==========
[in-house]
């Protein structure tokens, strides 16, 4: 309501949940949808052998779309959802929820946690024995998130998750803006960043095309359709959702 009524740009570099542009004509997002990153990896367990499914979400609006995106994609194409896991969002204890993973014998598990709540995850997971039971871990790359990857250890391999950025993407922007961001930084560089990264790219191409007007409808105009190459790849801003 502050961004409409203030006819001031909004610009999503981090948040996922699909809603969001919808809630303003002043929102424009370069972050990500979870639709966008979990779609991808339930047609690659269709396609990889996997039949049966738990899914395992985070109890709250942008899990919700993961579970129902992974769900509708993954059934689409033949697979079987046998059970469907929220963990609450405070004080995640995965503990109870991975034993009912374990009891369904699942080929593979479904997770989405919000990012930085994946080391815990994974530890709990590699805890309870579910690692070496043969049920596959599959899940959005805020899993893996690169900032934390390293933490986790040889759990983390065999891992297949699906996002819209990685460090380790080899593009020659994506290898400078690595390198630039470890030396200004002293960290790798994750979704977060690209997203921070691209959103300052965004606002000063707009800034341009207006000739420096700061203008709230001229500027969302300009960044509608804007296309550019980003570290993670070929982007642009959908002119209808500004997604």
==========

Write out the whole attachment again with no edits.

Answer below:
[in-house]
């Protein structure tokens, strides 16, 4: 309501949940949808052998779309959802929820946690024995998130998750803006960043095309359709959702 009524740009570099542009004509997002990153990896367990499914979400609006995106994609194409896991969002204890993973014998598990709540995850997971039971871990790359990857250890391999950025993407922007961001930084560089990264790219191409007007409808105009190459790849801003 502050961004409409203030006819001031909004610009999503981090948040996922699909809603969001919808809630303003002043929102424009370069972050990500979870639709966008979990779609991808339930047609690659269709396609990889996997039949049966738990899914395992985070109890709250942008899990919700993961579970129902992974769900509708993954059934689409033949697979079987046998059970469907929220963990609450405070004080995640995965503990109870991975034993009912374990009891369904699942080929593979479904997770989405919000990012930085994946080391815990994974530890709990590699805890309870579910690692070496043969049920596959599959899940959005805020899993893996690169900032934390390293933490986790040889759990983390065999891992297949699906996002819209990685460090380790080899593009020659994506290898400078690595390198630039470890030396200004002293960290790798994750979704977060690209997203921070691209959103300052965004606002000063707009800034341009207006000739420096700061203008709230001229500027969302300009960044509608804007296309550019980003570290993670070929982007642009959908002119209808500004997604």